I grew up on a farm in Louisiana and have been involved in agriculture my entire life. Serving as state vice president and president of Future Farmers of America (FFA) while in high school and college set the course for my agricultural career.
While I was state FFA president, I scouted cotton and participated in what was at that time a revolutionary nutrient management program on Buddy Logan’s farm in Gilliam, La. In 1971, we collected petioles from cotton plants and shipped them to Phoenix, Ariz., where tissue analysis was performed to determine nutrient requirements. So I had a taste early on of understanding that cotton production was part of a bigger world than I had ever imagined. I later received degrees from LSU and Texas A&M.
After graduate school, I worked for the Federal Land Bank in New Orleans, La., as a research analyst. From 1977 to 1984, I saw the best of times and the worst of times. I saw land values increase, marginal land being cleared for farming, loans being leveraged, and highly inflationary interest rates. This “perfect storm” resulted in the farm crisis, the American Agriculture Movement, Farm Aid concerts, tractorcades in Washington, D.C., and bankrupt farmers standing at elevators to protect their grain. I remember all of those things…
In 1984, I went to work for the American Farm Bureau Federation (AFBF) to head up their cotton, rice and sugar department. That introduced me to the world of national and international agricultural policy-making and three unique commodities with which I have had long-term ties. During part of that time, “Kika” de la Garza (D-TX) was chairman of the Agricultural Committee and a great advocate for agriculture. In those days, the political climate was more agriculture versus non-agriculture, so we had a lot of bi-partisan support.
When I was advocating on behalf of agriculture, I never forgot how much the industry meant to me and what it was like to see people lose their family farms during turbulent times. During my tenure with AFBF, I was invited to spend a month in Germany representing U.S. agriculture as part of the McCloy Fellowship program, which was designed to enhance cooperation between West Germany and the United States. I also participated in GATT trade negotiations in Geneva.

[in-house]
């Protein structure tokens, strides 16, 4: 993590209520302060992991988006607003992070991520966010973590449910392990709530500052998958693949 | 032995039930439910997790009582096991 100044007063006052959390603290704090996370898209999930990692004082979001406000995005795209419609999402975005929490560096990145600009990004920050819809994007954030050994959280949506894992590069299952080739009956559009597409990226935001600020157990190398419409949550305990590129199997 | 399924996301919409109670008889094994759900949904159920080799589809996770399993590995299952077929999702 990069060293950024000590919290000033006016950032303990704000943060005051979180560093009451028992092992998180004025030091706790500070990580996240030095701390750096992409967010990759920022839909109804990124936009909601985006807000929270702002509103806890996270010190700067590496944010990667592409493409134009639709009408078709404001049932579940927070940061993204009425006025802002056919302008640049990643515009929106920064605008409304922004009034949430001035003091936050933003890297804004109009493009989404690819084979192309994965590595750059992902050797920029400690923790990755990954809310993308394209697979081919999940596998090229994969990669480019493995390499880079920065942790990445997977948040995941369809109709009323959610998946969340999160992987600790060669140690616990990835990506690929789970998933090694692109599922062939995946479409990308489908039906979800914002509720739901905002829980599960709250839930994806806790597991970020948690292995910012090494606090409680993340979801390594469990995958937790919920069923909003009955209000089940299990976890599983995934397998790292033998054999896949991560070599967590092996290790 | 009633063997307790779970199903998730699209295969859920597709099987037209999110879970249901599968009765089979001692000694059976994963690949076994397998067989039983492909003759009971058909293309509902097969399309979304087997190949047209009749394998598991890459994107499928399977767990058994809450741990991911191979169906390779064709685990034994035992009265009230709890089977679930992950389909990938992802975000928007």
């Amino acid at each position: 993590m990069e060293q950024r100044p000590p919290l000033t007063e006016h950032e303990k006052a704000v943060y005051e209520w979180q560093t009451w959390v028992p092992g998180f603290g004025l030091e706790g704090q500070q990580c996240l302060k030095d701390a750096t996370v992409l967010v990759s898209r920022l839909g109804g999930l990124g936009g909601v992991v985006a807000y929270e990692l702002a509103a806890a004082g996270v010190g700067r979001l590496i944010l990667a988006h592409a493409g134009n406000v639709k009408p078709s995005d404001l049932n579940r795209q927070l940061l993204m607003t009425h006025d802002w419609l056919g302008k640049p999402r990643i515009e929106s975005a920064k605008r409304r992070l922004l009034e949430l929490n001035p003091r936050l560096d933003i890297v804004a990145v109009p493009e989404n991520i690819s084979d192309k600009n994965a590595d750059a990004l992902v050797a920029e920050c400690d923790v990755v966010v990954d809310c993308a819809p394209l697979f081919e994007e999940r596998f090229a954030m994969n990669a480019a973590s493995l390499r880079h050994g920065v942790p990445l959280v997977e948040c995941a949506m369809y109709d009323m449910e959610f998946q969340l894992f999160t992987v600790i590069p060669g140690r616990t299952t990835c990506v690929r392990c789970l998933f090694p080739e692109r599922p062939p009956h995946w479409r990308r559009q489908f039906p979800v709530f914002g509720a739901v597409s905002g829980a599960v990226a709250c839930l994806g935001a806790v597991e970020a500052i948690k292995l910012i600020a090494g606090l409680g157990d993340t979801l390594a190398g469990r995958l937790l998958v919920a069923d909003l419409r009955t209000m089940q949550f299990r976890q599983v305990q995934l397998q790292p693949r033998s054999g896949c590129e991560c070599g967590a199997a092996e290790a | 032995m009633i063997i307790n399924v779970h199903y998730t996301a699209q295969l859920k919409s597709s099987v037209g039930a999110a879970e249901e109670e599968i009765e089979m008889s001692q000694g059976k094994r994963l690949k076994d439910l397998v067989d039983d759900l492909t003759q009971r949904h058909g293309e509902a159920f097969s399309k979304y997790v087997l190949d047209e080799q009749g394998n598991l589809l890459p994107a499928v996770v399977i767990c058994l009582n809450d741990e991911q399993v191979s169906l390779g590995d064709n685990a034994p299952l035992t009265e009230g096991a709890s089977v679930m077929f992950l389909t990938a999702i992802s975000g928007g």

My first time to attend the Mid-South Farm & Gin Show was as a speaker on behalf of the AFBF in the 1980s. Fast forward to 2003 when Lee Todd retired as executive vice president of the Southern Cotton Ginners Association. I was offered the position and have enjoyed representing ginners in five Mid-South states. SCGA works with its gins on all issues that affect them and provides safety training and education on many different topics.
The SCGA’s Mid-South Farm & Gin Show, which has been held for the past 64 years, brings together approximately 400 companies that provide products and services to farmers. Educational seminars are offered, and we try to create an atmosphere in which farmers can interact with one another and exchange ideas. We want to be relevant to the major decision-makers who are involved with Mid-South crops.
I have seen the ups and downs of cotton and established relationships with Mid-South farmers that I am proud to call “seasoned soldiers.” They have trained on the battlefronts of farm programs, changes in global agriculture and volatility in the commodity markets. These veteran farmers have proved they can meet the challenges of a global agriculture market that we face in the Mid-South.
So we come to today. We can be positive about the advances in technology and strong industry leadership that continue to keep cotton viable and moving forward. Cotton is an amazing, historical and multi-faceted part of our economy that is made up of many stakeholders. And I am proud to be a part of this great Mid-South agriculture.
– Tim Price, Executive Vice President, Southern Cotton Ginners Association, Memphis, Tenn.